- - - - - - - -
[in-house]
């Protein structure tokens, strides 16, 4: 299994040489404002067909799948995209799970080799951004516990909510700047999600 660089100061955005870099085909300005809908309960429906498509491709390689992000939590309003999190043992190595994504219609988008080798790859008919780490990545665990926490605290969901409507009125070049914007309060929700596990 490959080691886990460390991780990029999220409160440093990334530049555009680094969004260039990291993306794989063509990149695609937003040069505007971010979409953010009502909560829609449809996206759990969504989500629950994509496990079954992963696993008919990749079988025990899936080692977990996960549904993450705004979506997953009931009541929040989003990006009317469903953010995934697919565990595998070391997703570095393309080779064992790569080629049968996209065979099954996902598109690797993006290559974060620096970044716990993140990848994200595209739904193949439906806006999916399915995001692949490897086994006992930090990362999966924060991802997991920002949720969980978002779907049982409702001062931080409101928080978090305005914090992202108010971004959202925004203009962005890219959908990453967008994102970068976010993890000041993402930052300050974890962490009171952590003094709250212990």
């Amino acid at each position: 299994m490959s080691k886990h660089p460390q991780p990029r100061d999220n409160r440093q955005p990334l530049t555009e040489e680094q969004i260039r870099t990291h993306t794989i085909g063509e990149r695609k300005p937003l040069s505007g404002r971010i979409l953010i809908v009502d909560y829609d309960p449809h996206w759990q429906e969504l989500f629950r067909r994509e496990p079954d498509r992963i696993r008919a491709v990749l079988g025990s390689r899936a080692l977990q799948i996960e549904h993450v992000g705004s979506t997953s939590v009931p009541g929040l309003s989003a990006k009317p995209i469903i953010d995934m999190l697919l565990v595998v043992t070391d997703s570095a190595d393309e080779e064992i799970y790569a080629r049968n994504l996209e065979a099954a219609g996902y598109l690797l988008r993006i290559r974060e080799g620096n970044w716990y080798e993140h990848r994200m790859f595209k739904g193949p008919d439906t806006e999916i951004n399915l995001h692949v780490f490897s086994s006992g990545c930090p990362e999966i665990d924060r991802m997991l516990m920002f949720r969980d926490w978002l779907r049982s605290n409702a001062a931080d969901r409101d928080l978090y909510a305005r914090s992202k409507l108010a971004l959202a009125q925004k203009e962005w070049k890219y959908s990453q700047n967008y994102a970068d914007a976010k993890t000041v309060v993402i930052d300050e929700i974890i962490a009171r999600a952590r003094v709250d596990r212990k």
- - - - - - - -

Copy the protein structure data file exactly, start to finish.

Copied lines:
[in-house]
């Protein structure tokens, strides 16, 4: 299994040489404002067909799948995209799970080799951004516990909510700047999600 660089100061955005870099085909300005809908309960429906498509491709390689992000939590309003999190043992190595994504219609988008080798790859008919780490990545665990926490605290969901409507009125070049914007309060929700596990 490959080691886990460390991780990029999220409160440093990334530049555009680094969004260039990291993306794989063509990149695609937003040069505007971010979409953010009502909560829609449809996206759990969504989500629950994509496990079954992963696993008919990749079988025990899936080692977990996960549904993450705004979506997953009931009541929040989003990006009317469903953010995934697919565990595998070391997703570095393309080779064992790569080629049968996209065979099954996902598109690797993006290559974060620096970044716990993140990848994200595209739904193949439906806006999916399915995001692949490897086994006992930090990362999966924060991802997991920002949720969980978002779907049982409702001062931080409101928080978090305005914090992202108010971004959202925004203009962005890219959908990453967008994102970068976010993890000041993402930052300050974890962490009171952590003094709250212990």
């Amino acid at each position: 299994m490959s080691k886990h660089p460390q991780p990029r100061d999220n409160r440093q955005p990334l530049t555009e040489e680094q969004i260039r870099t990291h993306t794989i085909g063509e990149r695609k300005p937003l040069s505007g404002r971010i979409l953010i809908v009502d909560y829609d309960p449809h996206w759990q429906e969504l989500f629950r067909r994509e496990p079954d498509r992963i696993r008919a491709v990749l079988g025990s390689r899936a080692l977990q799948i996960e549904h993450v992000g705004s979506t997953s939590v009931p009541g929040l309003s989003a990006k009317p995209i469903i953010d995934m999190l697919l565990v595998v043992t070391d997703s570095a190595d393309e080779e064992i799970y790569a080629r049968n994504l996209e065979a099954a219609g996902y598109l690797l988008r993006i290559r974060e080799g620096n970044w716990y080798e993140h990848r994200m790859f595209k739904g193949p008919d439906t806006e999916i951004n399915l995001h692949v780490f490897s086994s006992g990545c930090p990362e999966i665990d924060r991802m997991l516990m920002f949720r969980d926490w978002l779907r049982s605290n409702a001062a931080d969901r409101d928080l978090y909510a305005r914090s992202k409507l108010a971004l959202a009125q925004k203009e962005w070049k890219y959908s990453q700047n967008y994102a970068d914007a976010k993890t000041v309060v993402i930052d300050e929700i974890i962490a009171r999600a952590r003094v709250d596990r212990k």